“Child-centred” has a nice, cuddly sound to it—and in truth, a lot of old-fashioned classrooms were pretty ghastly places. No one wants to return to huge classes where discipline was enforced with the cane, and woe betide the child who couldn’t conjugate Latin verbs.
Alas, modern ‘child-centred’ schools aren’t much better. A recent study revealed that 20% of our teachers have been assaulted, and that only 30% of our pupils feel safe in school. Truancy rates have soared, and gangs have taken over our inner-city estates. This is a far cry from the touch-feely, cuddly-bunny ideals of our ‘progressive’ educators. We’ve raised a generation of children who know their rights, but don’t understand their responsibilities.
The basic idea behind ‘child-centred’ learning is that children should be in charge of their own learning. They should learn ‘naturally’ through their own investigations. Fortunately, most teachers aren’t so daft as to take this to extremes—they know perfectly well that children would never learn how to count to ten if grown-ups didn’t teach them.
The simple truth is that children are happier when they know what’s expected of them. They like it when all of their friends are learning the same things they are. They admire teachers that love their subjects and know how to teach them. The last thing they want is wishy-washy ‘learning facilitators’ who can’t or won’t tell them what’s worth knowing—and expect their pupils to do all the work.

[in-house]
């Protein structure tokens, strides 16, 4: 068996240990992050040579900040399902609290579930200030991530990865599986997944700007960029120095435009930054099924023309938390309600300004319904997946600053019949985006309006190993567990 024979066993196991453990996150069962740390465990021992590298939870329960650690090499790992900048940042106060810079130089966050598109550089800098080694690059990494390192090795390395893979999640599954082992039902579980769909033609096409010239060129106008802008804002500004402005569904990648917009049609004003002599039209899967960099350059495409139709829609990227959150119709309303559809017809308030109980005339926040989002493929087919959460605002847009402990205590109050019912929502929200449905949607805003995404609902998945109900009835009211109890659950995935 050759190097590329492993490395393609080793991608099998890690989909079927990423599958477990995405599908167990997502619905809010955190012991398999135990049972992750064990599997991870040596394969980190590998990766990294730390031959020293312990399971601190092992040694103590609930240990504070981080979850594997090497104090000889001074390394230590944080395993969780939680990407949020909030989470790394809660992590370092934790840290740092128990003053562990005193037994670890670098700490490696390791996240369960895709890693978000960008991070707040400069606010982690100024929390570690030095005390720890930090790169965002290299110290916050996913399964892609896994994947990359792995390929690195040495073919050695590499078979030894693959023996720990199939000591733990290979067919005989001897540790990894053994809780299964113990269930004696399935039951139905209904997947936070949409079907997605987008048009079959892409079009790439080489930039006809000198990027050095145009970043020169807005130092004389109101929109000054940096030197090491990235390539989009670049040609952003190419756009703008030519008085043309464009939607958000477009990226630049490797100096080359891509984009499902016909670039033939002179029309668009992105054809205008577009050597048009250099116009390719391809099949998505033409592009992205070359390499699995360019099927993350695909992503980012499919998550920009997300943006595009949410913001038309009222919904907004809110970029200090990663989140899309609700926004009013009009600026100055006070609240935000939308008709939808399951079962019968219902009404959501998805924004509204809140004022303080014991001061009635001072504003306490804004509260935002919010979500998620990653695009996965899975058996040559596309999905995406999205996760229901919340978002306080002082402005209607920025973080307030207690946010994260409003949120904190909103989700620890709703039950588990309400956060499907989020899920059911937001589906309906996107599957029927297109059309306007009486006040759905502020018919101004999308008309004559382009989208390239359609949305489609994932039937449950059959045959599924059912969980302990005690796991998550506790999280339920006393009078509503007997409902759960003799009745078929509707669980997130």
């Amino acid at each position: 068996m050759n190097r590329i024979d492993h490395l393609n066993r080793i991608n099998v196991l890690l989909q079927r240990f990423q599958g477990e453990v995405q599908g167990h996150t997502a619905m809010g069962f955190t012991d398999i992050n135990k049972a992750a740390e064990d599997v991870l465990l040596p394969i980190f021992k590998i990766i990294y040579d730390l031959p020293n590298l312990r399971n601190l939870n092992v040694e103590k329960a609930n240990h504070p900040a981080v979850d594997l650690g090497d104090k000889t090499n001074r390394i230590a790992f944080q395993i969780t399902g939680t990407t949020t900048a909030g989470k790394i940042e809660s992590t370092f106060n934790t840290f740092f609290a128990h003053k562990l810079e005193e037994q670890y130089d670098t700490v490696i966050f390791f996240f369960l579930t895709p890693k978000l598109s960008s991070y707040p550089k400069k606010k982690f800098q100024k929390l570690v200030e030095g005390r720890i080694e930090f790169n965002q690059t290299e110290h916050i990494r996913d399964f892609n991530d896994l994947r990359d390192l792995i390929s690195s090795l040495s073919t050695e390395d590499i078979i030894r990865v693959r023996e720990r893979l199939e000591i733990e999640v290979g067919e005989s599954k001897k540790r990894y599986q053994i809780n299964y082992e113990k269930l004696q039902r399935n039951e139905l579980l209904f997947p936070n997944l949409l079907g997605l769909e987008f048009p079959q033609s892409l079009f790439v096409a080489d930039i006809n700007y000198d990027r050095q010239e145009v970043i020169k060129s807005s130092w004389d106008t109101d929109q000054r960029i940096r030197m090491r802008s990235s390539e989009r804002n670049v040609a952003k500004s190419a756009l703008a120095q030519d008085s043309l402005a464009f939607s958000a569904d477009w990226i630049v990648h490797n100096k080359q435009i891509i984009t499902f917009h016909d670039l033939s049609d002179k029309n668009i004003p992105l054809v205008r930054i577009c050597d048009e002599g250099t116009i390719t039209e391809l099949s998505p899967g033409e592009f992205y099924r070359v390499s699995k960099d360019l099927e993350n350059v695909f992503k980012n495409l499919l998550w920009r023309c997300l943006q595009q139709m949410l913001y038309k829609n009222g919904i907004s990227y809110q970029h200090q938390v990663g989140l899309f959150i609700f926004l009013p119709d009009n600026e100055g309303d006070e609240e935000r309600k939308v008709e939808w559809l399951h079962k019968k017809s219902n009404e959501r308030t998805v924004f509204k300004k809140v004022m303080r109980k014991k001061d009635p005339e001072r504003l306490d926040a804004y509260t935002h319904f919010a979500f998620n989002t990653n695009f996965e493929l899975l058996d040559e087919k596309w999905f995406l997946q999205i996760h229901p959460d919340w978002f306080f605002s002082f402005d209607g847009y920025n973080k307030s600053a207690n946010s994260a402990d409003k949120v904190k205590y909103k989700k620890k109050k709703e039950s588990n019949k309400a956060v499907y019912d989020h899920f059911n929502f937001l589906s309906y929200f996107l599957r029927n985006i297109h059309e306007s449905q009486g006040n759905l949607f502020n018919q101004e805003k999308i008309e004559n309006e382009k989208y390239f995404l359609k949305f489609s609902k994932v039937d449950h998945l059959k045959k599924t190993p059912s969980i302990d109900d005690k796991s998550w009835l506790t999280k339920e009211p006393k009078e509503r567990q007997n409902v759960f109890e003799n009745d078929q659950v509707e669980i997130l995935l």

The Phoenix Free School will use modern direct-instruction techniques to give all pupils a thorough grounding in the knowledge and understanding that underpin all higher-order skills. Direct instruction is simple—the teacher delivers lessons by any appropriate means, and constantly questions pupils to ensure that they have all understood it.
Hence, the responsibility for learning is shared: pupils are highly-motivated to learn, because they don’t want to get it wrong when the teacher calls on them. By the same token, teachers are motivated to improve their lessons so that pupils are always getting it right. And when pupils are learning, they develop positive attitudes about themselves and their school.